Day 65 - Lindstrom
Lindstrom (www.lindstrom.mn.org) has managed to preserve several homes and churches built about a century ago. At 13045 Lake Boulevard is the two-story, red-brick Gustaf Anderson House, built in the Italianate style about 1879. Gustaf Anderson emigrated from Sweden in 1864 and settled in Minnesota, though later he prospected for gold in Montana. When he returned to farm in Chisago County, he constructed this house for his retirement; it is now the headquarters of the Chisago County Historical Society (651-257-5310).
The two-and-one-half-story frame C. A. Victor House, 30495 Park Street, was erected about 1905. Swedish-born Charles A. Victor settled in Lindstrom in the 1880s and became one of its earliest merchants, operating the C. A. Victor General Mercantile Store behind this residence. Involved in milling and politics, he founded the Medborgaren (The Citizen), one of several local Swedish newspapers, in 1898.
After the arrival of the railroad, Lindstrom became a resort area. Fridhem (Home of Peace), also known as the Frank A. Larson House, on Newell Avenue on the north side of South Lindstrom Lake, is a frame structure built about 1898 for use as a summer home. It features a large porch supported by columns and a roof broken by a central gabled dormer. Larson, a Chicago publisher and owner of the Svenska Amerikariaren Tribunen, purchased the house in 1911, and the family spent most of their summers there until 1932. It is still a private residence.
The white, frame Trinity Lutheran Church, 13025 Newell Avenue (651-257-5129), was erected in 1902 for a congregation that was an offshoot of the Chisago Lakes Lutheran Church. On the southeast corner of Lake Boulevard and Elm Street is the former Swedish Methodist Church, constructed in 1892 and now a Masonic Lodge. Also on Lake Boulevard is St. Bridget of Sweden Roman Catholic Church.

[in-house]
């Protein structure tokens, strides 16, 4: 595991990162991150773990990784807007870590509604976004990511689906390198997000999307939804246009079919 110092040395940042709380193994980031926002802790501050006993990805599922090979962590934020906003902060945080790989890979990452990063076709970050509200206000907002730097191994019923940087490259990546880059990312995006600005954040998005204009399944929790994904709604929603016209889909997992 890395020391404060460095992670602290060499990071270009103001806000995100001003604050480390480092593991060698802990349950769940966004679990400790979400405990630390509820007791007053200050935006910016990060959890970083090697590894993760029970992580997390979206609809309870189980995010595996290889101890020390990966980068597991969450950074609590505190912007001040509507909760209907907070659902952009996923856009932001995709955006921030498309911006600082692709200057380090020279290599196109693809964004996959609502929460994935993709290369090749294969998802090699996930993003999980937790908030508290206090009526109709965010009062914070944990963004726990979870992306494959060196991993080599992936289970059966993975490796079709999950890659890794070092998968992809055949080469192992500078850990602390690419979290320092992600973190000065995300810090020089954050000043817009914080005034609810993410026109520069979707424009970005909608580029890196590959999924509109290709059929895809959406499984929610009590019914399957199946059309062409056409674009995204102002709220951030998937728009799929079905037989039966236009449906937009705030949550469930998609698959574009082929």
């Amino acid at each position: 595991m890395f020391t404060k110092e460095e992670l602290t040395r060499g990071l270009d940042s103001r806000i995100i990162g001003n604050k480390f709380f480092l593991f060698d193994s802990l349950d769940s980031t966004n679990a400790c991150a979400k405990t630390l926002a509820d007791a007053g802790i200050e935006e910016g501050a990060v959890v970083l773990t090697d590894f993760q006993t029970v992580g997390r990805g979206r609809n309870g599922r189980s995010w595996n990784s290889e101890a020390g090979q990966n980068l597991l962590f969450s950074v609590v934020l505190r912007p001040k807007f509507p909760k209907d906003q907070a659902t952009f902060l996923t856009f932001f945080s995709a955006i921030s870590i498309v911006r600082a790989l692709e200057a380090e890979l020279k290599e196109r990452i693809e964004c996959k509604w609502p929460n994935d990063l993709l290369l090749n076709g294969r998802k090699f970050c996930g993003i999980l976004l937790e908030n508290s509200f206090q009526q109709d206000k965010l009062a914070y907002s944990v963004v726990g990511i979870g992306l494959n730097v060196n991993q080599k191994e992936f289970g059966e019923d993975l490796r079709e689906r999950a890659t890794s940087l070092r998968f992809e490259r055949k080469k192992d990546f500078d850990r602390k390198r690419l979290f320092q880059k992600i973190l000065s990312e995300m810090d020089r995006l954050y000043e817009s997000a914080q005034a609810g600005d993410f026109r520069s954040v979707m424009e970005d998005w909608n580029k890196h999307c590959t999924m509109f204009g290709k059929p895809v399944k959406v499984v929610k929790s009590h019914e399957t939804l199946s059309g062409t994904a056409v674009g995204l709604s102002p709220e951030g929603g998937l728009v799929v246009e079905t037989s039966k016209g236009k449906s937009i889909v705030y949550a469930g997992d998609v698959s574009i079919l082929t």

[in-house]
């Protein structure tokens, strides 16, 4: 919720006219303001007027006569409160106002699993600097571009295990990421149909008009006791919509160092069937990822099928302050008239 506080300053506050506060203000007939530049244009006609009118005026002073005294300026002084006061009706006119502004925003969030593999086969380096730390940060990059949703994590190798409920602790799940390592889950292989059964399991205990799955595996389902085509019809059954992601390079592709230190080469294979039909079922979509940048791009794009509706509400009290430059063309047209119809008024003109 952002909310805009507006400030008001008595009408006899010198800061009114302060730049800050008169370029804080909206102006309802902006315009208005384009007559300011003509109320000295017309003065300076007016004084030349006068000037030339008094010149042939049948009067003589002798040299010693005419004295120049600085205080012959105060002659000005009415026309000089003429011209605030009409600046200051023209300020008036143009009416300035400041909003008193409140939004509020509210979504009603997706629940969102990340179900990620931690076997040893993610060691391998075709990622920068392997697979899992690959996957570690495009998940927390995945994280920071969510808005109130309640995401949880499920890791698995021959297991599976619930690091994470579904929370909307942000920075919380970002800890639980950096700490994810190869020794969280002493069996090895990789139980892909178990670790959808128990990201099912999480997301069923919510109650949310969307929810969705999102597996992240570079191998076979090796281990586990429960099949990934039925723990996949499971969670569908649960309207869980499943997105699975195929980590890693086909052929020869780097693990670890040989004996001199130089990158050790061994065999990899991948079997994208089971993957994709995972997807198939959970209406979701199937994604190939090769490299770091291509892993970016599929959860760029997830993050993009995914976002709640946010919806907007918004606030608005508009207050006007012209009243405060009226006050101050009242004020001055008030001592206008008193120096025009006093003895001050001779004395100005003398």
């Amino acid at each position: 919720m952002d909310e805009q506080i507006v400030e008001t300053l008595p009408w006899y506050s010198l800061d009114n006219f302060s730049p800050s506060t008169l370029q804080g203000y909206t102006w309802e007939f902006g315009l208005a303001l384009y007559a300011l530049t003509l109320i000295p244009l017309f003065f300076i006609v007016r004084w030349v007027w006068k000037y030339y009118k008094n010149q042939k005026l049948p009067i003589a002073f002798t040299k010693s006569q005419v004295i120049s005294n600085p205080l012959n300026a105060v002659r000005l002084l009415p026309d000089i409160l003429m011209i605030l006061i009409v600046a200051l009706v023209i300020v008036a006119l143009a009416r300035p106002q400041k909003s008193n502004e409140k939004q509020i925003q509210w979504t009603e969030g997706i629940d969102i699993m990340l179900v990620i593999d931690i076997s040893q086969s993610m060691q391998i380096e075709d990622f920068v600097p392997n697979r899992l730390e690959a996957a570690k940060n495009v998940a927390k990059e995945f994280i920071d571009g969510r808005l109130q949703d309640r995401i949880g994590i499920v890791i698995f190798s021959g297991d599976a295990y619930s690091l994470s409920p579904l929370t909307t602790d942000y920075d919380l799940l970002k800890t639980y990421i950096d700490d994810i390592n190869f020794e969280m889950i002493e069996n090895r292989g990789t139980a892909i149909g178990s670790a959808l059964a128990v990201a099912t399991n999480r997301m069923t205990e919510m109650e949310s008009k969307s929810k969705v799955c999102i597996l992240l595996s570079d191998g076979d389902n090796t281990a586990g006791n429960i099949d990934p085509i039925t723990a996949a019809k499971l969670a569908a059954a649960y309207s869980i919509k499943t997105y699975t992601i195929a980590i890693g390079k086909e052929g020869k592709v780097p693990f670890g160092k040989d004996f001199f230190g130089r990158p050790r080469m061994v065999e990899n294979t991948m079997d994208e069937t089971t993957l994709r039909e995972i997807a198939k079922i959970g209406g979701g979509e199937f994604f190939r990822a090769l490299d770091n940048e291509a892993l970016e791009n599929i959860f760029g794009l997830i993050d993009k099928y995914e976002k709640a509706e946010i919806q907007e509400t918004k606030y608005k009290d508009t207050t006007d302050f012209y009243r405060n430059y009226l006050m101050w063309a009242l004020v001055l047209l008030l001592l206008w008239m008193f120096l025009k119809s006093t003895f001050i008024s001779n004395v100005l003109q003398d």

Lindstrom’s Swedish heritage is apparent in a plaque by the flagpole in Fair- view Cemetery honoring the founder of the town, Halsingland native Daniel Lindstrom, and other Swedish immigrants. On the west end of town on Lake Boulevard is a statue of Karl Oskar and Kristina Nilsson, based on an original work by Swedish sculptor Axel Olsson in Karlshamn, Blekinge, Sweden. The figures are characters from Vilhelm Moberg’s immigration novels that dramatize the dream of the new world and the grief of losing the old. Karl Oskar looks toward the new land and Kristina takes a last look back at Sweden. In July Lindstrom celebrates Karl Oskar Days. Below the monument to Karl Oskar and Kristina is a plaque in memory of Theodore A. Norelius (1908—1993), founder of the Chisago County Historical Society, author, storyteller, and Moberg’s host in 1948. Nearby is a boulder from Duvemåla, Sweden, with an inscription entitled The Emigrant Stone by Swedish immigrant historian Ulf Beijbom. Lindstrom’s water tower is decorated like a Swedish coffee pot. Its sister city in Sweden is Tingsryd.
In Kichi-Saga Park, on Glader Boulevard, is Nya Duvemåla (New Dove’s Home), which supposedly resembles the home described in Moberg’s novels. It was dedicated in 1996 on the occasion of a Swedish royal visit. A plaque on a boulder describes Småland with a quotation from Moberg’s The Emigrants: "And all the stones wherever he looked; broken stones, stones in piles, stone fences, stone above ground, stone in the ground, stone, stone, stone:"
Nearby is the small Glader Cemetery, named for Anders Peter Nilsson Glader who came from Furuby, Kronobergs lan, in 1853. A sign notes that this cemetery, dated 1855—1919, was the area’s first burial ground for settlers. Moberg was especially impressed by this cemetery. To reach it, drive south from U.S. Highway 8 on County Road 25 to Glader Boulevard, then east a short distance.
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